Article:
In fact the council could try to buy some of the housing on the site when it is finished, but this will be up to Human Nature and the council would have to pay the developer’s profit.


Even if things go well it will be up to the South Downs National Park and Human Nature to decide what gets built, whatever people in the town want.  And it is worth remembering that the National Park approved the Santon/Mas Rei scheme which included almost no level access small dwelling units, even though the District Council’s own surveys have shown that this is what the town desperately needs.  The “affordable” housing included care-home style units that would probably have had rents of £200 per week plus.

Nor is there any commitment to a decent amount of social housing at rents that people can actually afford.  The National Park claims to want 50% “affordable” housing but rarely achieves this. Such housing as is provided is often a much lower percentage of the total. 

“Affordable” can often be 80% of the market rent.  The Lewes neighbourhood plan points out that this is not actually affordable to the people in the town that need affordable housing. 


 By contrast Shelter reckons that traditional social rents are typically 50% of market rents. In 2019 East Sussex Council released figures that showed that market rents in the county in 2018 averaged £220 per week, council rents averaged £85 per week and housing association rents averaged £90 per week.  These figures imply that social rents in this area are around 40% of market rents.  This is what you might expect in an area where to demand for property is high.

The planners will have to take account of the Lewes neighbourhood plan which calls for really affordable housing based on average local incomes, but they are not bound by it.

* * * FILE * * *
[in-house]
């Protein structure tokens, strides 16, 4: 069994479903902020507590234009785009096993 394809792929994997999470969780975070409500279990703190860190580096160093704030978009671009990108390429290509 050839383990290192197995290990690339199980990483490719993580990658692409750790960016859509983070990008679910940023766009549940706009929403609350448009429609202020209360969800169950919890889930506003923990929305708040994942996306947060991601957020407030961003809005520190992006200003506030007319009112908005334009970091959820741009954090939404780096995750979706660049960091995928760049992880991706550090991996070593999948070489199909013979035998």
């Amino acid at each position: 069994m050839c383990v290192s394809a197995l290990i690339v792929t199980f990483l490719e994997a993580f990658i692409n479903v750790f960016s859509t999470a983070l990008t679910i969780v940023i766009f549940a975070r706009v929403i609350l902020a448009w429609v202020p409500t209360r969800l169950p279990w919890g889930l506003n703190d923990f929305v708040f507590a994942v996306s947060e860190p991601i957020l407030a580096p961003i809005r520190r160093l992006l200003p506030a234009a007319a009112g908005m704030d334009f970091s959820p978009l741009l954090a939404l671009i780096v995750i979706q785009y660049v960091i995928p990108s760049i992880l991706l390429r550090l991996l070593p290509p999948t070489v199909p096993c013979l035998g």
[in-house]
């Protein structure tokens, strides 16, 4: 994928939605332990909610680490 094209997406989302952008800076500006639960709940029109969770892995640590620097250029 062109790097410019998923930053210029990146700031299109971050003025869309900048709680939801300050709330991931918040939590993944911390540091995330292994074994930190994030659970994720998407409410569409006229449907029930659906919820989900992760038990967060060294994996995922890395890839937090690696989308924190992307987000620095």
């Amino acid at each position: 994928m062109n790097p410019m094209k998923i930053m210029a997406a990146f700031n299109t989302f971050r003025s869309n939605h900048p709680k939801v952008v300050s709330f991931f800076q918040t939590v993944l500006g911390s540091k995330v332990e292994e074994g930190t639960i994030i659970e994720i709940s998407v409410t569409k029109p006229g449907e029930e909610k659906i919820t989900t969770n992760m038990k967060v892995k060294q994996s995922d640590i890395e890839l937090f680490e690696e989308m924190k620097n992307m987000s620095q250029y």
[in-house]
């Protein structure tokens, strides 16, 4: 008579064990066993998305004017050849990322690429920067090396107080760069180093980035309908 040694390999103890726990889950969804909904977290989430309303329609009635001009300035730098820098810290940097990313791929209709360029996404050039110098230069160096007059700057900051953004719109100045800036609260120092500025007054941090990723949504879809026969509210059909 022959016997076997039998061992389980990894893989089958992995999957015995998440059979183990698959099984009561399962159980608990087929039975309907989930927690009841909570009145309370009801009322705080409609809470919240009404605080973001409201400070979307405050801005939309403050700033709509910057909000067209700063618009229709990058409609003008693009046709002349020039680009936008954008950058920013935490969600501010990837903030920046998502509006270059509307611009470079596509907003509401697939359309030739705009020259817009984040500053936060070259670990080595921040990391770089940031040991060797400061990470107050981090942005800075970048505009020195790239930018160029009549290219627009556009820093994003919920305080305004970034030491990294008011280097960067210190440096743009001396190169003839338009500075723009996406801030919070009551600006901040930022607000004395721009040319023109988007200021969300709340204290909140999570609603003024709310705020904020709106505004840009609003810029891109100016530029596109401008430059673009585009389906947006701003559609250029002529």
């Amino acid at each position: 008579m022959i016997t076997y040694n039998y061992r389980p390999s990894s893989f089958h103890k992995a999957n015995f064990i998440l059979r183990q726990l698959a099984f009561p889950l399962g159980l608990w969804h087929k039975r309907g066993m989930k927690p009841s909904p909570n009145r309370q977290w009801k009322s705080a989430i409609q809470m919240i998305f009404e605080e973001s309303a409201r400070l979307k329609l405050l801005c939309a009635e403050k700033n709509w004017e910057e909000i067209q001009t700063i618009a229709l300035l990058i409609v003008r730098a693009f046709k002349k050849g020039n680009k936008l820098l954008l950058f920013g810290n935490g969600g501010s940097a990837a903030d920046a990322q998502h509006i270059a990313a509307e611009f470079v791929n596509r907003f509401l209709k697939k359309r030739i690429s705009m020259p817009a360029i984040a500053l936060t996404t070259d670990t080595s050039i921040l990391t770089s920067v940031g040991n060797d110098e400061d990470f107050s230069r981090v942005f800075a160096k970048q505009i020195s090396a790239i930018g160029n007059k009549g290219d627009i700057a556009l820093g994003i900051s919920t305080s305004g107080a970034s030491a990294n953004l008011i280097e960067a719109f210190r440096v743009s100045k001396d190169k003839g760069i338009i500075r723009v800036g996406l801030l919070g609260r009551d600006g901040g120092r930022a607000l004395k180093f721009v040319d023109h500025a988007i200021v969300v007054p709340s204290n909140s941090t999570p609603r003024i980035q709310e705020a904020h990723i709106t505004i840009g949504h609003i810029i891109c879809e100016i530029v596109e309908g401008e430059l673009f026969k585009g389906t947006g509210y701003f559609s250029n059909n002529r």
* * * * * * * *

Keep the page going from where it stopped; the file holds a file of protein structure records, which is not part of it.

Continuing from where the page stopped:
Unfortunately, although the neighbourhood plan says that homes should be affordable for people on the  average Lewes income of £23,000 or house-hold income of less than £30,000  (see here, page 60)  It does not say what rent that implies. This may make it difficult to enforce.

Shelter suggests that people should be paying no more than 35% of their take home pay on housing.

The national park can specify how much affordable housing there must be and what maximum rents should be.

After that it will be up to Human Nature to decide whether to manage the “affordable” rented housing itself, or sell it to a housing association or the council.  Within any limits set by the National Park the manager of the rented housing can set whatever rent they think reasonable without any further discussion.


If Lewes Council has sold the land and Human Nature cannot make the scheme work, we are up the creek.  The company would be forced to sell the land to anyone who would buy it, who would do whatever they convince the National Park to let them do.

Would it be wiser for Lewes District Council to hang on to its land and co-develop the site?  They Eye understands that the whole development will cost around £300 million.  The council would therefore probably have to raise £100 million but councils are currently borrowing larger sums at the moment.

The scheme seems to involve a lot of risks.